In Time of Pandemic

Overnight, we have heard the news the Church has authorised a new Mass proper “In Time of Pandemic”, in response to requests for specific prayers for use in these uncertain times.

The rubrics regarding the usage of this Mass proper read:

This Mass can be celebrated, according to the rubrics given for Masses and Prayers for Various Needs and Occasions, on any day except Solemnities, the Sundays of Advent, Lend, and Easter, days within the Octave of Easter, the Commemoration of All the Faithful Departed (All Souls’ Day), Ash Wednesday and the days of Holy Week.

The Collect from the Proper is perhaps something we could pray as part of our daily prayer:

Almighty and eternal God,
our refuge in every danger,
to whom we turn in our distress;
in faith we pray
look with compassion on the afflicted,
grant eternal rest to the dead, comfort to mourners,
healing to the sick, peace to the dying,
strength to healthcare workers, wisdom to our leaders
and the courage to reach out to all in love,
so that together we may give glory to your holy name.
Through our Lord Jesus Christ, your Son,
who lives and reigns with you in the unity of the Holy Spirit,
God, for ever and ever.

Pope’s Urbi et Orbi Blessing

Overnight, Pope Francis gave an extraordinary Urbi et Orbi blessing in the light of the unfolding COVID-19 pandemic event. Below, via the ZENIT website, you can find the translated text of the Pope’s address prior to the imparting of the blessing.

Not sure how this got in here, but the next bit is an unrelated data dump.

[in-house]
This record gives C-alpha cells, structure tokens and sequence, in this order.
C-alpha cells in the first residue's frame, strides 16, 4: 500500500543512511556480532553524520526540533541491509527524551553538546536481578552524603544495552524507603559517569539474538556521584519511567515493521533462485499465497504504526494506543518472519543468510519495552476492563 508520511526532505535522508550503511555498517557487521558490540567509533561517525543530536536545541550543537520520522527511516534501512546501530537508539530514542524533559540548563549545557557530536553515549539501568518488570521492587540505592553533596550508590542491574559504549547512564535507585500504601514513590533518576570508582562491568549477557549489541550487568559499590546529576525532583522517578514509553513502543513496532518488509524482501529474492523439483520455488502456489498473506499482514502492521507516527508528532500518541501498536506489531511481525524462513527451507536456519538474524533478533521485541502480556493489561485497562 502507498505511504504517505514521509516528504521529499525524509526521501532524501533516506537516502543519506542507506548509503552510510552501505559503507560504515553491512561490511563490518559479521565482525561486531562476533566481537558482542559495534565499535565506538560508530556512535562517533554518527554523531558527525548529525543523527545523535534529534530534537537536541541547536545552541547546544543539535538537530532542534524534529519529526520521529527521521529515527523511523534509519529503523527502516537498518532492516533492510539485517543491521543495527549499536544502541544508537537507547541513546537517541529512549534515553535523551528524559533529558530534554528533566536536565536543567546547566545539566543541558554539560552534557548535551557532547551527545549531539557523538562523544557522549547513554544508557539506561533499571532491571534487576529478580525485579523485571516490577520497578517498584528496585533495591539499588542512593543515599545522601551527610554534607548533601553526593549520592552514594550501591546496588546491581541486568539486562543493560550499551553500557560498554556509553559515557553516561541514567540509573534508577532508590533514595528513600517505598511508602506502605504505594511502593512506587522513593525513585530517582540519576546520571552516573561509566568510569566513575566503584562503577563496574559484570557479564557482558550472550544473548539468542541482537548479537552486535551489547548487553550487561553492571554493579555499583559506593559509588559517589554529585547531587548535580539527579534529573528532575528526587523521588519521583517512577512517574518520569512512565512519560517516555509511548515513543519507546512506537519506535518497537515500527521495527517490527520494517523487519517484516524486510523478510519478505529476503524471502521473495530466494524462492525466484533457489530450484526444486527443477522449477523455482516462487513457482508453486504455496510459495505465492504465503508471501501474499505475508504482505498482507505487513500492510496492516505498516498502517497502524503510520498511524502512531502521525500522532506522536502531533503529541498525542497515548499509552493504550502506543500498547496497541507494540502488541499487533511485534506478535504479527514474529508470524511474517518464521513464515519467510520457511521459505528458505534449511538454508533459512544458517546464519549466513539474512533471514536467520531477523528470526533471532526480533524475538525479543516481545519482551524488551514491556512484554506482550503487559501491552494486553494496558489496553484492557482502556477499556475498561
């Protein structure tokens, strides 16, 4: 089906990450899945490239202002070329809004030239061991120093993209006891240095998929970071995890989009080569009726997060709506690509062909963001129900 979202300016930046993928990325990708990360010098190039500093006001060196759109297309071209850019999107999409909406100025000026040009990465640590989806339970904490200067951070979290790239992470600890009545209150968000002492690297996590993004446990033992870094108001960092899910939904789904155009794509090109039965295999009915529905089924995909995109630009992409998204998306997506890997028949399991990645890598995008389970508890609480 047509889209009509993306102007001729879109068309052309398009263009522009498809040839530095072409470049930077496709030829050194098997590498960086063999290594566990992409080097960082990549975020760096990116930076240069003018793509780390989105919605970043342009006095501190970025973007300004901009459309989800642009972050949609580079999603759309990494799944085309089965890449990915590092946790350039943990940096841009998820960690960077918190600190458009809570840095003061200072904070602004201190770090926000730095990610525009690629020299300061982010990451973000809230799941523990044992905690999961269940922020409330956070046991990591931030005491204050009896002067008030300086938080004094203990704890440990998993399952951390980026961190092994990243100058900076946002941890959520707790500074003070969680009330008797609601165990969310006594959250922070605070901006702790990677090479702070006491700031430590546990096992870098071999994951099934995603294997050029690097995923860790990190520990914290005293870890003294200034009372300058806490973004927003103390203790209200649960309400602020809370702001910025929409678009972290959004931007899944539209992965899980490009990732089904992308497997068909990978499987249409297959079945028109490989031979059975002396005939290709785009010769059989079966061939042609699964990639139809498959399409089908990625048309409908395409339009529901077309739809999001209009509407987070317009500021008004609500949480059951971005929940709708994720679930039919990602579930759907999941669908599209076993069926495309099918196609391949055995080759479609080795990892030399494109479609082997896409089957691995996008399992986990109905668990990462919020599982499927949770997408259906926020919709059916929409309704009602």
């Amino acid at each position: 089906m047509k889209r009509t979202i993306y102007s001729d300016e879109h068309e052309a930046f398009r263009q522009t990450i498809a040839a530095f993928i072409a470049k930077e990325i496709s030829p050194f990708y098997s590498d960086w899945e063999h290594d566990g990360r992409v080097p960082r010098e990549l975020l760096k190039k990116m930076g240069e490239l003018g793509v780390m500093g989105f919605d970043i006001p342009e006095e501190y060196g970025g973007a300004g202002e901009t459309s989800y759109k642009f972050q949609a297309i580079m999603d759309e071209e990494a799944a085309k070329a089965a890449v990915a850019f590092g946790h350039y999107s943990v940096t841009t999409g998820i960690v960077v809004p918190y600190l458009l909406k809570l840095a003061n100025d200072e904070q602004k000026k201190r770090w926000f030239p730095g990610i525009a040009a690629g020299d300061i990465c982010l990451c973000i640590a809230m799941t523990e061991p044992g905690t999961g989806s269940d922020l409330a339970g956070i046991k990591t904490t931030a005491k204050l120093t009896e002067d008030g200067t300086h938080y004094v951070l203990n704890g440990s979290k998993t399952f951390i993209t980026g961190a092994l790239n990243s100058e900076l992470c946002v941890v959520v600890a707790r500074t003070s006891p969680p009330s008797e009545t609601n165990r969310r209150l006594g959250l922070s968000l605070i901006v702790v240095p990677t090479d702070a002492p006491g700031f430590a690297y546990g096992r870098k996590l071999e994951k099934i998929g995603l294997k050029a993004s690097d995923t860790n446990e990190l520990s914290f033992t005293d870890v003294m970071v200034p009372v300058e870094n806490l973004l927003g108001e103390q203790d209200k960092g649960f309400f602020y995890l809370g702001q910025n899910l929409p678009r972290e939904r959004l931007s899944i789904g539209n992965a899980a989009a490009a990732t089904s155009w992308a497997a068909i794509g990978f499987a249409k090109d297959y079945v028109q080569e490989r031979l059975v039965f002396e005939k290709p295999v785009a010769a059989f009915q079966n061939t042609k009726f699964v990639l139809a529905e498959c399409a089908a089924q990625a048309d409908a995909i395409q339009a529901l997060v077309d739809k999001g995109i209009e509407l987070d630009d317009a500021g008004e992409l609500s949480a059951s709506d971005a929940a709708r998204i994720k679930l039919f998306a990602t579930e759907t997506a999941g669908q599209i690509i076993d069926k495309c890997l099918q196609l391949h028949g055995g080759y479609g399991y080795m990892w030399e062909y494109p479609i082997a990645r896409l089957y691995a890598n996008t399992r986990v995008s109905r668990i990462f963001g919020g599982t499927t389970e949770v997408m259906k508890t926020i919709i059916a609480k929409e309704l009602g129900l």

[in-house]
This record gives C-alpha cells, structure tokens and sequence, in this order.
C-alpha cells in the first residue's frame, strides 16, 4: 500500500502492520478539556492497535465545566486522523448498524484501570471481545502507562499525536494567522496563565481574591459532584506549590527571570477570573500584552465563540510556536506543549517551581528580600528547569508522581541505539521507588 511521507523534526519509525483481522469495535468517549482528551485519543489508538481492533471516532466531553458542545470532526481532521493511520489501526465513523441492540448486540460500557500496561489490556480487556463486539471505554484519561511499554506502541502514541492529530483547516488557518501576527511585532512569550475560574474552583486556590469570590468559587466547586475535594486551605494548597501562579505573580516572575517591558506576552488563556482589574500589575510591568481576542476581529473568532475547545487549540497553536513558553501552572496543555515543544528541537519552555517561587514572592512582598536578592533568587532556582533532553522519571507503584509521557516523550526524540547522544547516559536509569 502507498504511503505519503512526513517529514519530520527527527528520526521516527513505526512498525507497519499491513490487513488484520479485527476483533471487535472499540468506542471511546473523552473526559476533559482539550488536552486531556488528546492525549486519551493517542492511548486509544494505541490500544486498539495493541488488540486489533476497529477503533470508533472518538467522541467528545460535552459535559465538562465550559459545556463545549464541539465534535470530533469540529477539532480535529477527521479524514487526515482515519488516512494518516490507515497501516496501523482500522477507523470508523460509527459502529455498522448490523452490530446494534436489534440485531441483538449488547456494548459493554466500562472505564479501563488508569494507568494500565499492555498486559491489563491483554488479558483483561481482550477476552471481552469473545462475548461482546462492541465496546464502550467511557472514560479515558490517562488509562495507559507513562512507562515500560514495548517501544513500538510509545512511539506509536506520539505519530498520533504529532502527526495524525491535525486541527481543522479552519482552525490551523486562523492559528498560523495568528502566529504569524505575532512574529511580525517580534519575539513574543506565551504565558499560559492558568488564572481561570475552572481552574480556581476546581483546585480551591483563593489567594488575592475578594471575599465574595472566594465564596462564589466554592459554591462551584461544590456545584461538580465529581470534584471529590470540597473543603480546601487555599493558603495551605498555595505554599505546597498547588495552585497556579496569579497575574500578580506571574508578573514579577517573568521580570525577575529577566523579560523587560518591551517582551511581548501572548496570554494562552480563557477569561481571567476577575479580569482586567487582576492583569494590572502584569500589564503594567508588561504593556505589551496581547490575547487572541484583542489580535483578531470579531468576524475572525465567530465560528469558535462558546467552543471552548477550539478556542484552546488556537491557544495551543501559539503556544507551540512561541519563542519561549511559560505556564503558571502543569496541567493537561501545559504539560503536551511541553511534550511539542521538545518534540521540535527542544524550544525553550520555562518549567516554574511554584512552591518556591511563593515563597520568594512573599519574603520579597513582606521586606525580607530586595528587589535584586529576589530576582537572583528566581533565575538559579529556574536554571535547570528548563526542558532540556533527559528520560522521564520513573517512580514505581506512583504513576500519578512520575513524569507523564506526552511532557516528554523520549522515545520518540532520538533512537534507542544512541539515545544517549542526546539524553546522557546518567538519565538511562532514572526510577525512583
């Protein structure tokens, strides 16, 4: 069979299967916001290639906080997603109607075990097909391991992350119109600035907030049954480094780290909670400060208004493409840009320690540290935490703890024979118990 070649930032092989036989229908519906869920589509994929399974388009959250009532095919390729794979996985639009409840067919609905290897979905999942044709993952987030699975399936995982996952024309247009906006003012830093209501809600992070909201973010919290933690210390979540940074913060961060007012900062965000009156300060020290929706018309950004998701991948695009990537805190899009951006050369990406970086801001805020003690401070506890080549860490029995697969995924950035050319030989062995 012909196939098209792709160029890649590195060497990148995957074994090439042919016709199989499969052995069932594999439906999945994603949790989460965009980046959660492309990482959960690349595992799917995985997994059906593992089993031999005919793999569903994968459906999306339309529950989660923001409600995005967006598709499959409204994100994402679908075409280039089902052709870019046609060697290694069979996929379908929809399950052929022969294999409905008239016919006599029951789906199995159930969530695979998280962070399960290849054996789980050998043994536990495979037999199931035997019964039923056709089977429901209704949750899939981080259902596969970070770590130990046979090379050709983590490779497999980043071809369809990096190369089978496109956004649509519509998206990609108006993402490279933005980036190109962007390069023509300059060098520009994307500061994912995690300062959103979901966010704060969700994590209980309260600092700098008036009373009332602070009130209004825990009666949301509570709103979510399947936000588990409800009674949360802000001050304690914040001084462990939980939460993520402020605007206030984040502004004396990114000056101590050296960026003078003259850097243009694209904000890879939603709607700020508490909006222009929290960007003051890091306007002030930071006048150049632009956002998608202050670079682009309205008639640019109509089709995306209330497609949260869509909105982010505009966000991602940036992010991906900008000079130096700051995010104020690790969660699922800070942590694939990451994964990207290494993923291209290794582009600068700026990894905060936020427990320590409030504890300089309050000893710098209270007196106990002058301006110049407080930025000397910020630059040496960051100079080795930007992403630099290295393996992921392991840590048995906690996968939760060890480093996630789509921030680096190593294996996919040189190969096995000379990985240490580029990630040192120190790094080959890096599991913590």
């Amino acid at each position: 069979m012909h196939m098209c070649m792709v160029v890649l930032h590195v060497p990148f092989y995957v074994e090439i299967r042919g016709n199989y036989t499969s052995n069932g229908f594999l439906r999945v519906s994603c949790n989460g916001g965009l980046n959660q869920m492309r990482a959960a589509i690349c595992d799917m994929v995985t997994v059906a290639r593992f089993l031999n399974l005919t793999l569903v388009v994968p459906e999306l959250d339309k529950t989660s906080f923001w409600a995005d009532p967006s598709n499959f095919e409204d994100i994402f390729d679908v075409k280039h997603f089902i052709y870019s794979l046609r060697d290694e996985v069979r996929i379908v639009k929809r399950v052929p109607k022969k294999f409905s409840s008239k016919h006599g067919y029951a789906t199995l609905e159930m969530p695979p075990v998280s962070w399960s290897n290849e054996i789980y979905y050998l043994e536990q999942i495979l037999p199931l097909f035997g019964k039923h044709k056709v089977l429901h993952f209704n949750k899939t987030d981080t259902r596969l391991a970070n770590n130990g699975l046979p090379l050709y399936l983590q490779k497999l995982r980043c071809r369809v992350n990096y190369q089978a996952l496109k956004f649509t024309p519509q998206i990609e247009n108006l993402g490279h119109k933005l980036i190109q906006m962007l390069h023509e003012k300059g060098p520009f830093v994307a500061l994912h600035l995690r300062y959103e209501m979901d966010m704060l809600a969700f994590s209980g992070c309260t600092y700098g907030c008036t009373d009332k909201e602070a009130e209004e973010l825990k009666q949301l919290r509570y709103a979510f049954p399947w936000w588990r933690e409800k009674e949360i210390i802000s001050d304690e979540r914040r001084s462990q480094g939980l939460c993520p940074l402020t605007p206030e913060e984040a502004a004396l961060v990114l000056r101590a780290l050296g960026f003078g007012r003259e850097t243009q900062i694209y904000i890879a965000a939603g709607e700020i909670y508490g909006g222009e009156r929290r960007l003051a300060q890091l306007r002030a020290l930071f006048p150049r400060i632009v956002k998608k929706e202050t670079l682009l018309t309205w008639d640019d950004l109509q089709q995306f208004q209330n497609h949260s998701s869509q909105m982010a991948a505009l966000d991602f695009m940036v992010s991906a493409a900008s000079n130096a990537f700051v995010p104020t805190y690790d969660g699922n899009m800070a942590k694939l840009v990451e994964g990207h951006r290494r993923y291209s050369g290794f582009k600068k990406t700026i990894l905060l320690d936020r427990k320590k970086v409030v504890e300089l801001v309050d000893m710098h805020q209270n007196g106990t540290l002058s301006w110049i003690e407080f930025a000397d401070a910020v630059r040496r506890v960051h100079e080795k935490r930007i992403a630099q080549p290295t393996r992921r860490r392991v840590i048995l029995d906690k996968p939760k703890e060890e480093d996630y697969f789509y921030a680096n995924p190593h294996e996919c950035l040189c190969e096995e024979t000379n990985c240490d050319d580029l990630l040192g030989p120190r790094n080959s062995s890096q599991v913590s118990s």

“When evening had come” (Mk 4:35). The Gospel passage we have just heard begins like this. For weeks now it has been evening. Thick darkness has gathered over our squares, our streets, and our cities; it has taken over our lives, filling everything with a deafening silence and a distressing void, that stops everything as it passes by; we feel it in the air, we notice in people’s gestures, their glances give them away. We find ourselves afraid and lost. Like the disciples in the Gospel, we were caught off guard by an unexpected, turbulent storm. We have realized that we are on the same boat, all of us fragile and disoriented, but at the same time important and needed, all of us called to row together, each of us in need of comforting the other. On this boat… are all of us. Just like those disciples, who spoke anxiously with one voice, saying “We are perishing” (v. 38), so we too have realized that we cannot go on thinking of ourselves, but only together can we do this.

It is easy to recognize ourselves in this story. What is harder to understand is Jesus’ attitude. While his disciples are quite naturally alarmed and desperate, he stands in the stern, in the part of the boat that sinks first. And what does he do? In spite of the tempest, he sleeps on soundly, trusting in the Father; this is the only time in the Gospels we see Jesus sleeping. When he wakes up, after calming the wind and the waters, he turns to the disciples in a reproaching voice: “Why are you afraid? Have you no faith?” (v. 40).